India brace for short-ball barrage
India are likely to face another stern examination of their technique against bouncers when they take on West Indies in a crucial Super Eight match at the Kensington Oval on Sunday. The hosts are set to unleash Jerome Taylor and Kemar Roach on a top order that struggled against the short ball from Australia in a bid to keep their tournament alive.
Both sides are desperate for victory having lost their first Super Eight matches by huge margins and another defeat would leave them on the brink of exiting the tournament. It now seems likely that either the financial powerhouse of world cricket or the host nation will not make it to the semi-finals.
West Indies were awful against Sri Lanka as they missed six chances in the field, but India's vulnerability against the short ball offers them a window of opportunity. At last year's World Twenty20 they bounced India out at Lord's on their way to the semi-finals and Chris Gayle didn't hide the fact that it will be a tactic discussed in the build-up to this match.
"We can use the short ball but at the same we have to be careful because it's a small ground and they have quality batters who can make adjustments," he said. "But it's certainly something we will put into our plans."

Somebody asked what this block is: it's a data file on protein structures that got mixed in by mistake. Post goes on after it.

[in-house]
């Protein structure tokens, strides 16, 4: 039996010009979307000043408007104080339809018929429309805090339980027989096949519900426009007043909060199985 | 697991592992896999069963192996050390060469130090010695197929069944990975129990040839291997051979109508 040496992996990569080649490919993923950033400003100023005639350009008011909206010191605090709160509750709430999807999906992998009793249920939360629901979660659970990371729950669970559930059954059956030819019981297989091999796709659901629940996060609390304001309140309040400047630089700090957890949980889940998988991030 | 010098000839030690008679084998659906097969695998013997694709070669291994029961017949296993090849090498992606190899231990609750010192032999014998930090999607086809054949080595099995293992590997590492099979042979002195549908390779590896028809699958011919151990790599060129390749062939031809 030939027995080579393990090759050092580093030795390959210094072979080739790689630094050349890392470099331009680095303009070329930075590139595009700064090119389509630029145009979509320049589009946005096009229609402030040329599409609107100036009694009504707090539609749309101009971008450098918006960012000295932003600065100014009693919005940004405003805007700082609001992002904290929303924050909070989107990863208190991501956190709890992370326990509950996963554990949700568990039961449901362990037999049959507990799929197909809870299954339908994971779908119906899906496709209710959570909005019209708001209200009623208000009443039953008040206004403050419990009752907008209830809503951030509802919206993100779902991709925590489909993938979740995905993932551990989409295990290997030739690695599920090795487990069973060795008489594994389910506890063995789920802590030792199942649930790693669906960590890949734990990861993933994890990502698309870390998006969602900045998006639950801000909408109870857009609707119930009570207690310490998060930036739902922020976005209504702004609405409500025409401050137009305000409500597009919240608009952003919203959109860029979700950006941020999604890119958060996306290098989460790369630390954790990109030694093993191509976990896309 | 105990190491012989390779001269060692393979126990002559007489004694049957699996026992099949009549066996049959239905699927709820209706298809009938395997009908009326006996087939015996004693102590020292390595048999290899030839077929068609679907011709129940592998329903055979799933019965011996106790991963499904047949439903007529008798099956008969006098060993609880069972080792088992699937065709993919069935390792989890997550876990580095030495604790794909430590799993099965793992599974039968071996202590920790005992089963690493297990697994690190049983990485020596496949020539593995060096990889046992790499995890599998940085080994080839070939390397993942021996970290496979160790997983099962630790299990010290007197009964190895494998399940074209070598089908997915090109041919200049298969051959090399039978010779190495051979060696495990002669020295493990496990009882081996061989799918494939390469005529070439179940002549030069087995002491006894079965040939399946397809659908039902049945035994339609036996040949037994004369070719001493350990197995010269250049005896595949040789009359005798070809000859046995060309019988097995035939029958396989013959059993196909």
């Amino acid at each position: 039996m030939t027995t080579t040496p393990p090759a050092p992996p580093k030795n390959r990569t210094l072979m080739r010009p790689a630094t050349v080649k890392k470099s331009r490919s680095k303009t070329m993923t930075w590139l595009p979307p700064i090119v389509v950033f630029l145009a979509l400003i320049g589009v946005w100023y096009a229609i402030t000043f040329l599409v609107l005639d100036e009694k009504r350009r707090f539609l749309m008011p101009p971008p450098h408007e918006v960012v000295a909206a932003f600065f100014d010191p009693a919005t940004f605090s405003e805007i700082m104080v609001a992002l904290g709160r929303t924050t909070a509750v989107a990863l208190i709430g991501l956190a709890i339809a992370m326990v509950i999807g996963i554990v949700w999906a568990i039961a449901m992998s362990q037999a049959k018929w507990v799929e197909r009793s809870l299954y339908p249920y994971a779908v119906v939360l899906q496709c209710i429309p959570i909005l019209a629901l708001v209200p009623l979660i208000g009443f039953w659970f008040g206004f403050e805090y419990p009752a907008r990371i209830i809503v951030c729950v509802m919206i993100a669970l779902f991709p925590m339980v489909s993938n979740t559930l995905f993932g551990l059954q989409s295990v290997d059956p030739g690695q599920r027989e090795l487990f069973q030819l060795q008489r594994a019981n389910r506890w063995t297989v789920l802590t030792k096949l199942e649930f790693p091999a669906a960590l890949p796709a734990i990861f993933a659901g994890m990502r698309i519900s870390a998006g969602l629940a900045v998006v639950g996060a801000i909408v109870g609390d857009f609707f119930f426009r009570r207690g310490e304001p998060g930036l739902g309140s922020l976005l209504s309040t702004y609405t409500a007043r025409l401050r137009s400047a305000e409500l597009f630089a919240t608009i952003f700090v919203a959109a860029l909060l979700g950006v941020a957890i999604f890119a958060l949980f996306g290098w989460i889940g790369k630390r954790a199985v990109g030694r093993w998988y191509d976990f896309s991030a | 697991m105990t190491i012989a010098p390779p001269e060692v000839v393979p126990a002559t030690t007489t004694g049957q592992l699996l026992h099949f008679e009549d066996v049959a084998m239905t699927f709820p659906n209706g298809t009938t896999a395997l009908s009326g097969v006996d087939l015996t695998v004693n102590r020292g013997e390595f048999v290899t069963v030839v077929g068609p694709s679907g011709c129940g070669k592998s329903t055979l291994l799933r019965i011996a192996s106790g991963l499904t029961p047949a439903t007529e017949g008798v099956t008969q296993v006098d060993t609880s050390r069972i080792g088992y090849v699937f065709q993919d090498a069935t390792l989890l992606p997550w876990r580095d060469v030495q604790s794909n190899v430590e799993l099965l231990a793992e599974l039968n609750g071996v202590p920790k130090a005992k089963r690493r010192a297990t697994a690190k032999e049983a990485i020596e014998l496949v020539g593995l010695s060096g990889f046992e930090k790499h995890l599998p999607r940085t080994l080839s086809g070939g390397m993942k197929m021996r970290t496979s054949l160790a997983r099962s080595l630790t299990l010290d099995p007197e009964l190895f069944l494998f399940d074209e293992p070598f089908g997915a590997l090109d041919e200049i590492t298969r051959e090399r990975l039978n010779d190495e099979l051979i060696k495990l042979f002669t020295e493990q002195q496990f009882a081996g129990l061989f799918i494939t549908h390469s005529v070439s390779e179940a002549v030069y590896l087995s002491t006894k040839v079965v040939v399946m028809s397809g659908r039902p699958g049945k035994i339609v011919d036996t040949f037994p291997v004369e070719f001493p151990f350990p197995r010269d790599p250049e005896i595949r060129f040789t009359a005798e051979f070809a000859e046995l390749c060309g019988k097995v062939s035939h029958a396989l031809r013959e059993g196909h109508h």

Taylor and Roach were impressive with the new ball against Sri Lanka but weren't backed up by the fielding. It was the first time in the tournament that West Indies' two quickest bowlers had been paired together after Taylor struggled with injury during the group stage. Roach, meanwhile, was left out after the opening game against Ireland but his return of 2 for 27 against Sri Lanka was commendable as West Indies conceded nearly ten an over.
MS Dhoni is well aware that his team will be targeted but is confident they can respond despite being rattled by Australia's trio of Dirk Nannes, Shaun Tait and Mitchell Johnson. "It's the same stuff that Indians have been facing for the last 10, 15, 20 years and some of the best batsmen in the world have come from India so there's no reason why they can't do it," he said.
With the early starts for the first match each day it is leaving the captains with a conundrum over what to do at the toss. Michael Clarke said he was surprised India bowled with just two frontline seamers in the attack and Gayle hinted that he may prefer to defend a total even if that means holding back his quicks.
"Whichever team bats second will be under pressure, especially when they are chasing a total over 170," he said. "If you lose a few early wickets you are on the back foot and I'm sure it's something teams will be looking at. But with the first game starting at 9.30 there can sometimes be a bit in the wicket."
Andrew McGlashan is assistant editor of Cricinfo